That evening, Upali took us to a guest house that was in the centre of what they call ‘Little England’. Little England really did what it said on the tin; looked like England! It was strange seeing the houses, gardens, garages etc in the small town looking as though they belonged back home. Even more apt was that in Little England the weather was a lot cooler than the rest of Sri Lanka, as it’s positioned in the hills closer to the clouds, and therefore was much wetter and greener than what we had seen of the country so far. When we got into our room I even had to change into a hoodie and socks!

That night was a little weird as Cath couldn't get out of bed, so I had to pass the time with the guesthouse owners and Upali on my own. Firstly, I had to sit through a very awkward dinner, in a very silent/echoey and old-fashioned room that looked like it belonged in 1950’s England... doilies, gingham tablecloths, patterned rugs, net curtains the lot! Everyone’s nans would have felt right at home haha! The guest house family served up no fewer than 8 plates of food for me, which was a proper Sri Lankan curry (plus Cath’s portions of course). It included poppadoms, a couple of vegetable curries, sardine curry, chicken curry, biriani with a random fried boiled egg and chicken leg buried in the middle, and also a gravy and daal. Whilst I bravely soldiered through it, making sure I looked like I was really enjoying it, all of the boys from the family (at least 5 of them I reckon) stood by the kitchen door watching me eat in silence.... was very weird!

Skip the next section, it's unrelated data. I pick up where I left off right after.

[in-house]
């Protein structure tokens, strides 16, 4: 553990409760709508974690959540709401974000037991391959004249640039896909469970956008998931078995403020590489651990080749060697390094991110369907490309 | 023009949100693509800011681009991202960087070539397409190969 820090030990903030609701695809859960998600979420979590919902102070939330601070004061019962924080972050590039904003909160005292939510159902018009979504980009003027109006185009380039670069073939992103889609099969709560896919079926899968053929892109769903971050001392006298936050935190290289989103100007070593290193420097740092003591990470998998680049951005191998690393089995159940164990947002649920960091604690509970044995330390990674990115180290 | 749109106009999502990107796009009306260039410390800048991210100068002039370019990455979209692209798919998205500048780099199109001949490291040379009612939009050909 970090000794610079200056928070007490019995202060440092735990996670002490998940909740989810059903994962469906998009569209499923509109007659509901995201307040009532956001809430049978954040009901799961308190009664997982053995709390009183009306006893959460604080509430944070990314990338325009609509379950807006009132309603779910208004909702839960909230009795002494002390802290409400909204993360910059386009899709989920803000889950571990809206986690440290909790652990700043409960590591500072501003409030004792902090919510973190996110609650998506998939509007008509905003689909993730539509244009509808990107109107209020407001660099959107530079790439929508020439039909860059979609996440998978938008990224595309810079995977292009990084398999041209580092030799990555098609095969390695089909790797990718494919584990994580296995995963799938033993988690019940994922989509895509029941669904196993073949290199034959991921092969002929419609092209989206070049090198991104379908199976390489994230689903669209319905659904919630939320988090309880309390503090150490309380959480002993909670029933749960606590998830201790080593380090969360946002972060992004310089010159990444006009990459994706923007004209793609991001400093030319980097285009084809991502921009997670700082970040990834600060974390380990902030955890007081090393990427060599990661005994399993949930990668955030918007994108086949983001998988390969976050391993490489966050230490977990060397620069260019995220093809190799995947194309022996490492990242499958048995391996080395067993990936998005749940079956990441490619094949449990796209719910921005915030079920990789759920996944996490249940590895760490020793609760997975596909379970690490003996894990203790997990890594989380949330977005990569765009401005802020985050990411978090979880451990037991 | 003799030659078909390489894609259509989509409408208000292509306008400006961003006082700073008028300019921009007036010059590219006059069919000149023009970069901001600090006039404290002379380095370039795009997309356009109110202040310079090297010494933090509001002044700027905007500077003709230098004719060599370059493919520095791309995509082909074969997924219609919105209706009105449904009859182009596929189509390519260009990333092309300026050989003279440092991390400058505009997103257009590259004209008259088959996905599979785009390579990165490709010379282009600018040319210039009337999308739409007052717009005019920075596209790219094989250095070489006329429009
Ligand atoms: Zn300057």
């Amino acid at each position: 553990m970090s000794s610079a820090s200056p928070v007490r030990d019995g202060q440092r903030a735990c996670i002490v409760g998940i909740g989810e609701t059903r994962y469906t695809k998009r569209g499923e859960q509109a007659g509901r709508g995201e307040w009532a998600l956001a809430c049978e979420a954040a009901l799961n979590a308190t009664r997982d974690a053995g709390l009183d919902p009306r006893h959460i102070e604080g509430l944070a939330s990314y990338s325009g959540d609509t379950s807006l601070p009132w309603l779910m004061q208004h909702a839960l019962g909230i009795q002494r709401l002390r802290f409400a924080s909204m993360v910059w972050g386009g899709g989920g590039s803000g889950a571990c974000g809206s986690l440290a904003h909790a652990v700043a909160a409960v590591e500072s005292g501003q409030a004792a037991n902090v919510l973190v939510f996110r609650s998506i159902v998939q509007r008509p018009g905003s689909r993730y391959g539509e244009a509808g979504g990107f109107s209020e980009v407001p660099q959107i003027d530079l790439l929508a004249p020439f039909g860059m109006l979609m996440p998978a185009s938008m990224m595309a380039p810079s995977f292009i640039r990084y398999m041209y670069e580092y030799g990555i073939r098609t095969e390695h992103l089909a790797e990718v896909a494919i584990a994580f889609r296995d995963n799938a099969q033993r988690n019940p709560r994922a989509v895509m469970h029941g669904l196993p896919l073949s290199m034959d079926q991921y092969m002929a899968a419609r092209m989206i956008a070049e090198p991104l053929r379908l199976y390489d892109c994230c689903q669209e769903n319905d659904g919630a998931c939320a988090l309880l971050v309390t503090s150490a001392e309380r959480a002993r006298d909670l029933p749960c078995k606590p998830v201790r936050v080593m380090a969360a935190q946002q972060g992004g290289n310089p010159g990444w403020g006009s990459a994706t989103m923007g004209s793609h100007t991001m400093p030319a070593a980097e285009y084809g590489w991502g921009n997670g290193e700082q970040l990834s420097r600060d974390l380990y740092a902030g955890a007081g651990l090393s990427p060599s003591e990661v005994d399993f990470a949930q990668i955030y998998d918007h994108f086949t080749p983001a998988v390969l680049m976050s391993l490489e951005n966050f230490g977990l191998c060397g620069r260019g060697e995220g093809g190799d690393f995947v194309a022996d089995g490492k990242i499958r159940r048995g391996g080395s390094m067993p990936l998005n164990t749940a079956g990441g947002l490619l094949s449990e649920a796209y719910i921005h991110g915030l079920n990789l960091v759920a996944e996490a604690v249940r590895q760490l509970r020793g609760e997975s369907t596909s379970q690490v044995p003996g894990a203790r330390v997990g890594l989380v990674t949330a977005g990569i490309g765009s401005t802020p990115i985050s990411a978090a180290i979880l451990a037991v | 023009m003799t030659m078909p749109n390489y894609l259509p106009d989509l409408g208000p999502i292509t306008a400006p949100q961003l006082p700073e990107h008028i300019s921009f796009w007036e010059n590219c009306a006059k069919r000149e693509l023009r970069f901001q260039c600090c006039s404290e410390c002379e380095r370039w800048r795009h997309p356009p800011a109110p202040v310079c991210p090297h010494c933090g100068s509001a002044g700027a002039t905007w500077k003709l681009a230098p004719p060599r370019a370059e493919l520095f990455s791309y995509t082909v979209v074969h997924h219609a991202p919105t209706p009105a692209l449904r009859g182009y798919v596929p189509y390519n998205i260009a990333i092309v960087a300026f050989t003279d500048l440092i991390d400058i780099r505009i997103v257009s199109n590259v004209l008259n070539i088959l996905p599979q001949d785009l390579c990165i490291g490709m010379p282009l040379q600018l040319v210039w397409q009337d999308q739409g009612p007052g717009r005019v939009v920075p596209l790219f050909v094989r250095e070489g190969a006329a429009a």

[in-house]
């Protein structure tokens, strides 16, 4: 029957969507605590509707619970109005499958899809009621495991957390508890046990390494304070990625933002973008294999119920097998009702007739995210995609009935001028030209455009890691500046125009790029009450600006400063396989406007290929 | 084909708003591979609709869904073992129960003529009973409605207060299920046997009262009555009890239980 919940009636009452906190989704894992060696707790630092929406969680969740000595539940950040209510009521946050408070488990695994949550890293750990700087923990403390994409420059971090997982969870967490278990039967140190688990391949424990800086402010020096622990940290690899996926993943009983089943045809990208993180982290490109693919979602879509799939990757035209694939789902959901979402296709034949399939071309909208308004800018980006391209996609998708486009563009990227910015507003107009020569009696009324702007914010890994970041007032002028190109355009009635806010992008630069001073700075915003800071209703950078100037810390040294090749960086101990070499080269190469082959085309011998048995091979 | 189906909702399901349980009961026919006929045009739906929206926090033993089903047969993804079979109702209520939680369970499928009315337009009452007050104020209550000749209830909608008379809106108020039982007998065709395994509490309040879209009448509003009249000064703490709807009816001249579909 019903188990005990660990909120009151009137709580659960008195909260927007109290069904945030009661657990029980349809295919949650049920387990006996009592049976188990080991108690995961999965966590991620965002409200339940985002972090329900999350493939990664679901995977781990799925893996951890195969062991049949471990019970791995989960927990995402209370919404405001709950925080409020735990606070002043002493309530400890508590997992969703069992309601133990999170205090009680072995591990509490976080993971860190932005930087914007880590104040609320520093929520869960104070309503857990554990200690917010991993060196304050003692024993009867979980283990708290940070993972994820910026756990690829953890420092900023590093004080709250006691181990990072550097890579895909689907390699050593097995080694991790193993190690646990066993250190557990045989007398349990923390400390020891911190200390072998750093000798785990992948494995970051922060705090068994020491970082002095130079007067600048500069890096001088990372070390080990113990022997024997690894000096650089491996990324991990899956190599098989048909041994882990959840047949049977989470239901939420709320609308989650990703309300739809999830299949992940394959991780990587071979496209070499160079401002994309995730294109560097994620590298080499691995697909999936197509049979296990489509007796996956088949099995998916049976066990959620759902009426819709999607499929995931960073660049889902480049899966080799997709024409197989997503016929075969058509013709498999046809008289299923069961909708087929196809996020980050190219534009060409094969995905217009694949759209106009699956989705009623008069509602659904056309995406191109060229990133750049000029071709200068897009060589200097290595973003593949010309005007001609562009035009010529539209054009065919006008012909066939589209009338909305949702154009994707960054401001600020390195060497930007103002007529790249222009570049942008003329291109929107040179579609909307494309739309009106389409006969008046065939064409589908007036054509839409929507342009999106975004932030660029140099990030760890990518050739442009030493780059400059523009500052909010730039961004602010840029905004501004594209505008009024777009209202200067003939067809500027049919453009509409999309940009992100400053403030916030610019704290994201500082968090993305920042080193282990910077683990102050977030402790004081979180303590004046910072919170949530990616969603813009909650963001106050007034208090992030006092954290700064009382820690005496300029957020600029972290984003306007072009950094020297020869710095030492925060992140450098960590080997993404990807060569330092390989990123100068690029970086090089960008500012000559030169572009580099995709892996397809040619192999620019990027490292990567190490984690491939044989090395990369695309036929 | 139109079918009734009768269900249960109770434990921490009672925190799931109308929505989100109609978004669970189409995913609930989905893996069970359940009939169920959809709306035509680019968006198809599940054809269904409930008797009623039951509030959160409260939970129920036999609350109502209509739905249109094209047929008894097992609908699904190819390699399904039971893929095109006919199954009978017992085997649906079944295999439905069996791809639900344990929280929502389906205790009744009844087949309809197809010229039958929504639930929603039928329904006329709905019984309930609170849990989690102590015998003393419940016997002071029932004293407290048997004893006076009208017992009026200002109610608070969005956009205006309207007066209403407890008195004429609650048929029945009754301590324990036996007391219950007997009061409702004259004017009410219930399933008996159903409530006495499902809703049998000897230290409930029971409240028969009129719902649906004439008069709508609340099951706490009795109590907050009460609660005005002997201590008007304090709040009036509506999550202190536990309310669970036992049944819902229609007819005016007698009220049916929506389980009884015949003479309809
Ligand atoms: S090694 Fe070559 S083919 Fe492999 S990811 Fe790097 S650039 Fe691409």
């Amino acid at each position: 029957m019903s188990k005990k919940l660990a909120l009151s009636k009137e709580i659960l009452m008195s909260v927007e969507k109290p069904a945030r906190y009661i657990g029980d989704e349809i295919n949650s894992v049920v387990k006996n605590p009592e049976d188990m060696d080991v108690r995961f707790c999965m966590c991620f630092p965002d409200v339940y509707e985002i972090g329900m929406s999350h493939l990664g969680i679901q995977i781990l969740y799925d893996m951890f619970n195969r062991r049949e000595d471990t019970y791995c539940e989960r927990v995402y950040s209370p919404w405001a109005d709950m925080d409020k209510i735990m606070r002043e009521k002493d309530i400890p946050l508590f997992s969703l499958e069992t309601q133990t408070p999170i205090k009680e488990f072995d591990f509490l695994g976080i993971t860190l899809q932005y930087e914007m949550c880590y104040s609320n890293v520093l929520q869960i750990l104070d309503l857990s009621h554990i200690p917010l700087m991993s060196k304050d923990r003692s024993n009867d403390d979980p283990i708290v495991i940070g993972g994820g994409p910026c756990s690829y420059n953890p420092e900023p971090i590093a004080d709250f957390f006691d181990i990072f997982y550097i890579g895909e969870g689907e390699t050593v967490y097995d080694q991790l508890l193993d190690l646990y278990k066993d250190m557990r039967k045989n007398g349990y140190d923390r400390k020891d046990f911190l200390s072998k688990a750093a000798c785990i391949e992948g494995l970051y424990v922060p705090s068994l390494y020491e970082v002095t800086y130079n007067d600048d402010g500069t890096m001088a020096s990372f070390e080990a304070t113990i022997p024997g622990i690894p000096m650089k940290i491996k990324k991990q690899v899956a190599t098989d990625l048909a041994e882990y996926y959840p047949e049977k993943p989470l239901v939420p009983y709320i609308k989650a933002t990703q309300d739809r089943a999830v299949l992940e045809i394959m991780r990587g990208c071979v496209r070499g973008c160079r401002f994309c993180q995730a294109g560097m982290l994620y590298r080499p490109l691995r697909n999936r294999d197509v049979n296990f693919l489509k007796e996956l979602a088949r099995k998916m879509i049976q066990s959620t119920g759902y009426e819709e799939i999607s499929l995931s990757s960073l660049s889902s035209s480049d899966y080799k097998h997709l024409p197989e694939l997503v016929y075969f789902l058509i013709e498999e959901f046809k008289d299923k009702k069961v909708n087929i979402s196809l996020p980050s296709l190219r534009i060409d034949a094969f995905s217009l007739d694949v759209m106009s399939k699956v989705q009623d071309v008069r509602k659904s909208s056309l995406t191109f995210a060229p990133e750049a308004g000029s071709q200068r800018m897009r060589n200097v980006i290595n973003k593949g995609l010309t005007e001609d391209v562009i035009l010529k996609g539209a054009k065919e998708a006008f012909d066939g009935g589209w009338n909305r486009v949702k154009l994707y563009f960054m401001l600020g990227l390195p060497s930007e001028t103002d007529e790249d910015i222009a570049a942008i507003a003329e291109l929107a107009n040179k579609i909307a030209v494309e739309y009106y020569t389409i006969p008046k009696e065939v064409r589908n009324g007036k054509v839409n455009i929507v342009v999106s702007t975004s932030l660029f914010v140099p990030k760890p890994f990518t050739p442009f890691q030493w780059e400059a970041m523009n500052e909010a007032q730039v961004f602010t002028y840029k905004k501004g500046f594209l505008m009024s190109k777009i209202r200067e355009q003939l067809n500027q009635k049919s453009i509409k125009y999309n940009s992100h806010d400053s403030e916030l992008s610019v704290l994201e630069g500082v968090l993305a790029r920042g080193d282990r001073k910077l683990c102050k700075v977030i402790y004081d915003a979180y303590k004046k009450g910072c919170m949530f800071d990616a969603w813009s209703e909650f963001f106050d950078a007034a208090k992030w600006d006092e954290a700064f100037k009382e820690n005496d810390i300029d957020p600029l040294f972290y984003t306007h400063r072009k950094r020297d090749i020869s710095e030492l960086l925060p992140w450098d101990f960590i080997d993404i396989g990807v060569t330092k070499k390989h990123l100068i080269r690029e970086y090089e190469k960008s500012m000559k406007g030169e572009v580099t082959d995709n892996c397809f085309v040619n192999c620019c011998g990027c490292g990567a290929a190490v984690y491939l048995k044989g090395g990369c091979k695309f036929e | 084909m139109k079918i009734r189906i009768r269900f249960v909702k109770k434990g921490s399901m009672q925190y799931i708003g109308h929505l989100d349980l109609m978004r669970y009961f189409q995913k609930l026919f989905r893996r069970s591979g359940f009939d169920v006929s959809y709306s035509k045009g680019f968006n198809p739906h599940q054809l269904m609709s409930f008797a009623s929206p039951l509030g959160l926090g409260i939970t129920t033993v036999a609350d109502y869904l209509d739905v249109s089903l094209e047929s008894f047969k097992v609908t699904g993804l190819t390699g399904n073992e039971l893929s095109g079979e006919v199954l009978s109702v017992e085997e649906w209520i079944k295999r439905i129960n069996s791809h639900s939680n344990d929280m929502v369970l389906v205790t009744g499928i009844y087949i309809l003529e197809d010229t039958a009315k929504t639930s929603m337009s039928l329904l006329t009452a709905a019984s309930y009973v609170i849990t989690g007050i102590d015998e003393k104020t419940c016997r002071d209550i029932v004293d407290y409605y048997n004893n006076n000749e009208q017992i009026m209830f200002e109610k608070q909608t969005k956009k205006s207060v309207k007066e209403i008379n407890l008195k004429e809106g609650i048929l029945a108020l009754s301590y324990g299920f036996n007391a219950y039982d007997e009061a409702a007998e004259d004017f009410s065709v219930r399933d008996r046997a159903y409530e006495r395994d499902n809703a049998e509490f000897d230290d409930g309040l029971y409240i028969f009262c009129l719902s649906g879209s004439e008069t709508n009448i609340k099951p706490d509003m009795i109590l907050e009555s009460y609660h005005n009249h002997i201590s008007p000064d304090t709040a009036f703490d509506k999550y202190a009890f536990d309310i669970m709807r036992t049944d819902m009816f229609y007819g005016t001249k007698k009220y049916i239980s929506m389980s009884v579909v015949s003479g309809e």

After dinner Upali kept badgering me to join him for a drink of the ruddy Coconut Arrack he and Jude were so obsessed with, as ‘it is your holiday and you should enjoy it even though your friend is ill’! Groan. So for some reason the two of us went and sat in one of the empty guestrooms that was really sparse and cold. I was very good and endured 2 whole glasses of the horrible stuff while he told me various stories about himself and his farm. As soon as I could I excused myself from the ‘party’ and went to bed dying to fill Cath in on the evening she had sadly missed!

The next morning Cath had far more colour in her cheeks and started being herself again, so was able to enjoy the rest of the things we had planned, so that's it from me :-).